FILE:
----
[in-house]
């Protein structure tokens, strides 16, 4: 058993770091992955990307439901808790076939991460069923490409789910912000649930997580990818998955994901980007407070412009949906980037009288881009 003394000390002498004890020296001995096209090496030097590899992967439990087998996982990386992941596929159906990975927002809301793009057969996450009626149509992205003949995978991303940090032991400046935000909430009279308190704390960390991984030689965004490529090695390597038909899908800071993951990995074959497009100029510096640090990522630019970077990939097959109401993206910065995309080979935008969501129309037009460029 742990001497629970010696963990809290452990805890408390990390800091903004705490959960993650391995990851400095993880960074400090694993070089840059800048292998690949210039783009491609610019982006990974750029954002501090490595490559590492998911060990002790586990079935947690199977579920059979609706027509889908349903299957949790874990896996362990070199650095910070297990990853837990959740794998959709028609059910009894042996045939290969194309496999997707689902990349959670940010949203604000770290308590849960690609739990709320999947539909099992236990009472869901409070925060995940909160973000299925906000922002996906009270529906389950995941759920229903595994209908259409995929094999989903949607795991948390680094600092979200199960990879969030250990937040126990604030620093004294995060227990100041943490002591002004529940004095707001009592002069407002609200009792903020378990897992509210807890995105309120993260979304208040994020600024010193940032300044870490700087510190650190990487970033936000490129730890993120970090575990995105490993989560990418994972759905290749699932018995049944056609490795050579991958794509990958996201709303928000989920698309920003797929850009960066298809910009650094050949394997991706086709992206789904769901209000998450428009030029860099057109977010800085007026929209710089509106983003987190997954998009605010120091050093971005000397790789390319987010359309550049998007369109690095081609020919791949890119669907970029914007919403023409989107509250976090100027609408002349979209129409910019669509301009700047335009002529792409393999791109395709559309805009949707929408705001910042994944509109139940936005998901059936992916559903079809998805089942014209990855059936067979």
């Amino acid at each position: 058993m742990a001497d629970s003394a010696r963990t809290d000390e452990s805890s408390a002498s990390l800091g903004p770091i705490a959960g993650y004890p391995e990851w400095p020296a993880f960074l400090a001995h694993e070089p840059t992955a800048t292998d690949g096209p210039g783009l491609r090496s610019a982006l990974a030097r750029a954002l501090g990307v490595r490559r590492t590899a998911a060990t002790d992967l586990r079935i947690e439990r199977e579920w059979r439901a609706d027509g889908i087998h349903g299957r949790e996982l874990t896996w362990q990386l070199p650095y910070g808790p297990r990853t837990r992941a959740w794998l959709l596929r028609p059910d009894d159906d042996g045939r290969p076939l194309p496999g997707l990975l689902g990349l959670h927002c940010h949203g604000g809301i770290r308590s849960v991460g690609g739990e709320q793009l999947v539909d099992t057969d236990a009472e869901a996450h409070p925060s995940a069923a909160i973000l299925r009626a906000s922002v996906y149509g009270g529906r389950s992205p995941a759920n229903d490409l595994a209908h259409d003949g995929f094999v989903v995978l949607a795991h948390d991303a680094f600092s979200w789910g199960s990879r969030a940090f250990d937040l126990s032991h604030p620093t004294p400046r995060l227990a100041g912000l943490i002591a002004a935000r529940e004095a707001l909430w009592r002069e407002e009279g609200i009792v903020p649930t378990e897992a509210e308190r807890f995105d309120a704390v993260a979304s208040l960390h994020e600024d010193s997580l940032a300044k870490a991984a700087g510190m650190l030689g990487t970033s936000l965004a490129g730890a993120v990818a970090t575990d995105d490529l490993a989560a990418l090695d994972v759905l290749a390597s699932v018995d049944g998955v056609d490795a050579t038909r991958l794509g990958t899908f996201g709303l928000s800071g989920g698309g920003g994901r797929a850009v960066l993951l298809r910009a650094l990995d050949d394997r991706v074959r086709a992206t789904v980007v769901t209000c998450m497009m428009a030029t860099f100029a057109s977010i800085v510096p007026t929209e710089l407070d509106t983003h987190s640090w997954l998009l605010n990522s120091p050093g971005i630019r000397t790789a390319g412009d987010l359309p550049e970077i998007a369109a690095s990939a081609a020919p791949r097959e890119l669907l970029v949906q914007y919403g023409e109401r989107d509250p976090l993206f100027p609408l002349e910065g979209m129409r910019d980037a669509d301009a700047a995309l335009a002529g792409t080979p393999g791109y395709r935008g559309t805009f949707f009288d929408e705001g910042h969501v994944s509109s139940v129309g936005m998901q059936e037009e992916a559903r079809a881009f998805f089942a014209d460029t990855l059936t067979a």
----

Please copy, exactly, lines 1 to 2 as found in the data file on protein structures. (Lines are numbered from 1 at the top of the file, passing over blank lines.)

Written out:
[in-house]
């Protein structure tokens, strides 16, 4: 058993770091992955990307439901808790076939991460069923490409789910912000649930997580990818998955994901980007407070412009949906980037009288881009 003394000390002498004890020296001995096209090496030097590899992967439990087998996982990386992941596929159906990975927002809301793009057969996450009626149509992205003949995978991303940090032991400046935000909430009279308190704390960390991984030689965004490529090695390597038909899908800071993951990995074959497009100029510096640090990522630019970077990939097959109401993206910065995309080979935008969501129309037009460029 742990001497629970010696963990809290452990805890408390990390800091903004705490959960993650391995990851400095993880960074400090694993070089840059800048292998690949210039783009491609610019982006990974750029954002501090490595490559590492998911060990002790586990079935947690199977579920059979609706027509889908349903299957949790874990896996362990070199650095910070297990990853837990959740794998959709028609059910009894042996045939290969194309496999997707689902990349959670940010949203604000770290308590849960690609739990709320999947539909099992236990009472869901409070925060995940909160973000299925906000922002996906009270529906389950995941759920229903595994209908259409995929094999989903949607795991948390680094600092979200199960990879969030250990937040126990604030620093004294995060227990100041943490002591002004529940004095707001009592002069407002609200009792903020378990897992509210807890995105309120993260979304208040994020600024010193940032300044870490700087510190650190990487970033936000490129730890993120970090575990995105490993989560990418994972759905290749699932018995049944056609490795050579991958794509990958996201709303928000989920698309920003797929850009960066298809910009650094050949394997991706086709992206789904769901209000998450428009030029860099057109977010800085007026929209710089509106983003987190997954998009605010120091050093971005000397790789390319987010359309550049998007369109690095081609020919791949890119669907970029914007919403023409989107509250976090100027609408002349979209129409910019669509301009700047335009002529792409393999791109395709559309805009949707929408705001910042994944509109139940936005998901059936992916559903079809998805089942014209990855059936067979």